Mortgage rates have increased for the last three weeks, and there’s a strong likelihood that they will continue on that path for the foreseeable future, and definitely for the next week. Earlier in the week, there was a sell-off in the market which was justifiable – so no correction is expected. The Fannie Mae 4% coupon is now at it’s highest price in several years.
Other significant economic data released was Jobless Claims 4-week moving average coming in at a new 50-year low; national median home price, now $264,800, makes 78 straight months of increase; and there was a very slight increase in housing inventory from a 4.1 to 4.3 months supply. Trade war concerns are not impacting bond traders now.
Also notable – the dollar is slipping against other leading currencies, making it less enticing for investing in US Treasuries. The dollar weakened further this morning after reports that the US and Canada are unlikely to reach a deal on NAFTA. Further increases in mortgage prices will be fueled by the Fed rate hike set for next week, along with continuing growth in the economy that’s moving inflation up.
Mortgage Rates Increase
This candlestick chart below covers the past weeks’ Mortgage Backed Securities (MBS) activity and the impact on interest rates. MBS started the week at 101.09 and were trading at 10.75 at mid-day September 20th. MBS directly impact mortgage rates, and the days with red indicate higher rates and those with green – lower rates.
This week’s Mortgage Banking Associations’ (MBA) weekly rate survey shows effective rates decreased slightly for all loan products, with the exception of the 30-year fixed Jumbo which remained unchanged. The information below applies to all loans with an 80% loan-to-value.
Per the MBA weekly survey: “The average contract interest rate for 30-year fixed-rate mortgages with conforming loan balances ($453,100 or less) increased to its highest level since April 2011, 4.88 percent, from 4.84 percent, with points decreasing to 0.44 from 0.46 (including the origination fee.)”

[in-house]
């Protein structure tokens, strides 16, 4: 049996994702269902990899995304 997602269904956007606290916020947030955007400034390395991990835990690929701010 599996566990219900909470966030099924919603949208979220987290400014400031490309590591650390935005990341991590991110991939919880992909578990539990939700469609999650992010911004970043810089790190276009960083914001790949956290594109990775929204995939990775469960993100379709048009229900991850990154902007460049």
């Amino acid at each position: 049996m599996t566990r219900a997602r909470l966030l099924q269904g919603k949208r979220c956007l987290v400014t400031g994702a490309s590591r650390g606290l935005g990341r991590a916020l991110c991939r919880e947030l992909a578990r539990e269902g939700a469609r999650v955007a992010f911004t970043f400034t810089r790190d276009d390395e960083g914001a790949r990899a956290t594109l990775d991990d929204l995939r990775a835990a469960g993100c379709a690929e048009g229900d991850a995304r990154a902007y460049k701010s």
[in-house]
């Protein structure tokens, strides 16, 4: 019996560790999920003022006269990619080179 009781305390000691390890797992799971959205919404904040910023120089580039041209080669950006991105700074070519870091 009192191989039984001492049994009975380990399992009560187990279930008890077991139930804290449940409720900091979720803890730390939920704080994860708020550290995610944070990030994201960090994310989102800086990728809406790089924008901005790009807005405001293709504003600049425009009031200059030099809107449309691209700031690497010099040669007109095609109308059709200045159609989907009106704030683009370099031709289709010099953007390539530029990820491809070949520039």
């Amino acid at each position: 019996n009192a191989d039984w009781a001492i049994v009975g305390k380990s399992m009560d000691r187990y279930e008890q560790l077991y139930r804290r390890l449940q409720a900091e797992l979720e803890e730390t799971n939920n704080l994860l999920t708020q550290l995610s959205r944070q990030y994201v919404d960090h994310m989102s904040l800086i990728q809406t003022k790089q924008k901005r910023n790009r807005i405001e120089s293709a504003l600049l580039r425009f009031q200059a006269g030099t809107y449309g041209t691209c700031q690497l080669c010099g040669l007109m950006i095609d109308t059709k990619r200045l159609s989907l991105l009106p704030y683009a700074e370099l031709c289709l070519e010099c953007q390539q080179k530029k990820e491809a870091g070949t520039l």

1 point in cost = 1% of the loan amount
“The average contract interest rate for 30-year fixed-rate mortgages with jumbo loan balances (greater than $453,100) increased to 4.77 percent from 4.72 percent, with points decreasing to 0.28 from 0.47 (including the origination fee.)”
“The average contract interest rate for 15-year fixed-rate mortgages increased to 4.30 percent from 4.28 percent, with points increasing to 0.49 from 0.47 (including the origination fee.)”
“The average contract interest rate for 5/1 ARMs increased to 4.17 percent from 4.07 percent, with points decreasing to 0.29 from 0.30 (including the origination fee.)”
Mortgage Rate Activity and Predictions
Bankrate’s weekly survey of mortgage and economic experts, countrywide, shows the majority (75%) predicting interest rates will increase this coming week (plus or minus two basis points), while 17% predicting rates will decrease. The remaining 8% expect interest rates to fall again next week.
My prediction is that rates will move higher this week, as quoted in the Bankrate report, “Mortgage rates will move up. After three back-to-back weeks of the rate increase, the mortgage rates are now at the highest level of the year. That trend would most likely continue. The trade war is taking a toll on the bond prices. Tariffs mean higher prices to the consumer which means increased inflation. Bonds hate inflation and the result is higher mortgage rates to the borrowers. Expect more of the same in the coming week.”
The chart below, from Freddie Mac’s weekly mortgage survey, shows conforming rates increased for the week of September 14th to September 21st, for 30Y fixed, 15Y fixed and the 5/1 ARM.
Freddie Mac’s weekly mortgage survey noted, “The 30-year fixed-rate mortgage increased once again to its highest level since May.
Mortgage rates are drifting upward again and represent continued affordability challenges for prospective buyers – especially first-time buyers. Borrowing costs are moving right now for three main reasons: the very strong economy, higher U.S. government debt issuances and global trade tensions.
Amidst this four-week climb in mortgage rates, the welcoming news is that purchase applications have risen on an annual basis for five consecutive weeks. However, given the widespread damage caused by Hurricane Florence in the Carolinas, the next few months of housing activity will likely be somewhat volatile.”
Mortgage Rate Lock Advice
Strongly advise locking in an interest rate as soon as possible, regardless of when you plan on closing. The market is on the move up and there is no benefit to floating at this time or in the foreseeable future.